FacebookTwitterRedditEmail

Fallujah, the 21st Century Guernica

On November 12, as US jets bombed Fallujah for the ninth straight day, a Redwood City California jury found Scott Peterson guilty of murdering his wife and unborn child. That macabre theme captured the headlines and dominated conversation throughout workplaces and homes.

Indeed, Peterson “news” all but drowned out the US military’s claim that successful bombing and shelling of a city of 300 thousand residents had struck only sites where “insurgents,” had holed up. On November 15, the BBC embedded newsman with a marine detachment claimed that the unofficial death toll estimate had risen to well over 2000, many of them civilians.

As Iraqi eye witnesses told BBC reporters he had seen bombs hitting residential targets, Americans exchanged viewpoints and kinky jokes about Peterson. One photographer captured a Fallujah man holding his dead son, one of two kids he lost to US bombers. He could not get medical help to stop the bleeding.

A November 14 Reuters reporter wrote that residents told him that “US bombardments hit a clinic inside the Sunni Muslim city, killing doctors, nurses and patients.” The US military denied the reports. Such stories did not make headlines. Civilian casualties in aggressive US wars don’t sell media space.

But editors love shots of anguished GI Joes. The November 12 Los Angeles Times ran a front page shot of a soldier with mud smeared face and cigarette dangling from his lips. This image captured the “suffering” of Fallujah. The GI complained he was out of “smokes.”

The young man doing his “duty to free Fallujah,” stands in stark contrast to the nightmare of Fallujah. “Smoke is everywhere,” an Iraqi told the BBC (Nov 11). “The house some doors from mine was hit during the bombardment on Wednesday night. A 13-year-old boy was killed. His name was Ghazi. A row of palm trees used to run along the street outside my house–now only the trunks are left There are more and more dead bodies on the streets and the stench is unbearable.”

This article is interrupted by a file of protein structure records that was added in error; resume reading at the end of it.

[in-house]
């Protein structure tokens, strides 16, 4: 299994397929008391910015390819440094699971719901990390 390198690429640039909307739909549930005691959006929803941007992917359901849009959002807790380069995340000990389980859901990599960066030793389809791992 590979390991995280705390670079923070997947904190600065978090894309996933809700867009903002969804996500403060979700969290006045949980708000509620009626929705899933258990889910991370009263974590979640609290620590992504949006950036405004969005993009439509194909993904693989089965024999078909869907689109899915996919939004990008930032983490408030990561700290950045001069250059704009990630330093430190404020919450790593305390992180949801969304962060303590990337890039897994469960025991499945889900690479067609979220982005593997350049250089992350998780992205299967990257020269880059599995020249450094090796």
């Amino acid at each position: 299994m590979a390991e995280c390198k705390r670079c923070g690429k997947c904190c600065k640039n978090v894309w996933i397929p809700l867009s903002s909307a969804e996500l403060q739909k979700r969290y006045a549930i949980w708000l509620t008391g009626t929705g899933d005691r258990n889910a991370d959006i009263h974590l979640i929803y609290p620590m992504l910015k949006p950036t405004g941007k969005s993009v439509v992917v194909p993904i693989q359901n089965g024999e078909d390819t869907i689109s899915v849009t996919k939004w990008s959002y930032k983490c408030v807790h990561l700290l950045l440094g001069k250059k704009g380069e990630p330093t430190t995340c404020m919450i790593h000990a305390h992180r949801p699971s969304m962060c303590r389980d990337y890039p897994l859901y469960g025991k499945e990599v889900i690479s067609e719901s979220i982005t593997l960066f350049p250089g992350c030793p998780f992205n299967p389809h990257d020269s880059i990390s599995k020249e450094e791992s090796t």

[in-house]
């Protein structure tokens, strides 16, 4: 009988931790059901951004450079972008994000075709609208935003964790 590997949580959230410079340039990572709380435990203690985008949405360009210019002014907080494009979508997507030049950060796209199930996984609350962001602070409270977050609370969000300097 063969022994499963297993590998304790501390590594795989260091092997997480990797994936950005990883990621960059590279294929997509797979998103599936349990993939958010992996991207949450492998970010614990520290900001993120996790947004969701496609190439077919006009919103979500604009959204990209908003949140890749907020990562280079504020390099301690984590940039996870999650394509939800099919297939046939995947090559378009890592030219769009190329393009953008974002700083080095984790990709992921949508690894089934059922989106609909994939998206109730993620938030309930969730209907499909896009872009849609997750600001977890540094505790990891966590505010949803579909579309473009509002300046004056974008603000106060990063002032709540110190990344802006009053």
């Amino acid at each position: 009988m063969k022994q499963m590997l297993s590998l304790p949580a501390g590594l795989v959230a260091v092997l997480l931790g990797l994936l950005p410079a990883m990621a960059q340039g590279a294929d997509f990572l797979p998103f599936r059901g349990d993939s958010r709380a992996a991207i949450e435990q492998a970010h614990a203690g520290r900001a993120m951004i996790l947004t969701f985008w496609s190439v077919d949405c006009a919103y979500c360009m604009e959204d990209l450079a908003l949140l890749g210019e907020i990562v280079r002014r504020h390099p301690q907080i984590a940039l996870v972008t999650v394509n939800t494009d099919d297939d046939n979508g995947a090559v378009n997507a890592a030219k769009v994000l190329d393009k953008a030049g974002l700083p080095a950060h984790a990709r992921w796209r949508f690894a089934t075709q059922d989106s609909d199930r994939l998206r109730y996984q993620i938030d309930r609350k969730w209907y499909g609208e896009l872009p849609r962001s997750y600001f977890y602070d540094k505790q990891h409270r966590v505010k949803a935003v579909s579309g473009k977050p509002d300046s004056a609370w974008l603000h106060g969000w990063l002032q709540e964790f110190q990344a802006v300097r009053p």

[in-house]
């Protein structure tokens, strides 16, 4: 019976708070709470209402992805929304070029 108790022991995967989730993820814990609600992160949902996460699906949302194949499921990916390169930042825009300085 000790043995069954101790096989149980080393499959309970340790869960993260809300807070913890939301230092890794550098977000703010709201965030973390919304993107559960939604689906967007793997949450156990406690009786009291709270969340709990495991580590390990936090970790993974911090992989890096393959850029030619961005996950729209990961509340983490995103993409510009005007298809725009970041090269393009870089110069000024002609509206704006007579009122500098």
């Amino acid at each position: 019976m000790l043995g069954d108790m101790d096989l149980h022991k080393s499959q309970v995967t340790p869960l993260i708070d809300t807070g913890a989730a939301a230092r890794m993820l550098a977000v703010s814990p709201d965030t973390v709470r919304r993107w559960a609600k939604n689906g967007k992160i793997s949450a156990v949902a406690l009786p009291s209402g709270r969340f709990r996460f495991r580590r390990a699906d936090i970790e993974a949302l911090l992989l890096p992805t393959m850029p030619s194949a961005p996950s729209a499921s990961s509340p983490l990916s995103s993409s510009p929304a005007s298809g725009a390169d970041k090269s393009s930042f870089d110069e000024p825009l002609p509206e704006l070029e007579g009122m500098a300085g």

An eye witness told Reuters (November 12) that “a 9-year-old boy was hit in the stomach by a piece of shrapnel. His parents said they couldn’t get him to hospital because of the fighting, so they wrapped sheets around his stomach to try to stem the bleeding. He died hours later of blood loss and was buried in the garden.”

US media’s embedded reporters ­ presstitutes?– accepted uncritically the Pentagon’s spin that many thousands of Iraqi “insurgents,” including the demonized outsiders led by Abu Musab al-Zarqawi, who had joined the anti-US jihad, had dug in to defend their vital base. After the armored and air assault began and the ground troops advanced, reports filtered out that the marines and the new Iraqi army that trailed behind them had faced only light resistance. Uprisings broke out in Mosul and other cities. For the combatants, however, Falluja was Hell.

Hell for what? Retired Marine Corps general Bernard Trainor declared that: militarily “Fallujah is not going to be much of a plus at all.” He admitted that “we’ve knocked the hell out of this city, and the only insurgents we really got were the nut-cases and zealots, the smart ones left behind- the guys who really want to die for Allah.” While Pentagon spin doctors boasted of a US “victory, Trainor pointed out that the “terrorists remain at large.”

The media accepts axiomatically that US troops wear the “white hats” in this conflict. They do not address the obvious: Washington illegally invaded and occupied Iraq and “re-conquered” Fallujah — for no serious military purpose. Logically, the media should call Iraqi “militants” patriots who resisted illegal occupation. Instead, the press implied that the “insurgents” even fought dirty, using improvised explosive devices and booby traps to kill our innocent soldiers, who use clean weapons like F16s, helicopter gun ships, tanks and artillery.

Why, Washington even promised to rebuild the city that its military just destroyed. Bush committed the taxpayers to debts worth hundreds of millions of dollars, which Bechtel, Halliburton and the other corporate beneficiaries of war will use for “rebuilding.”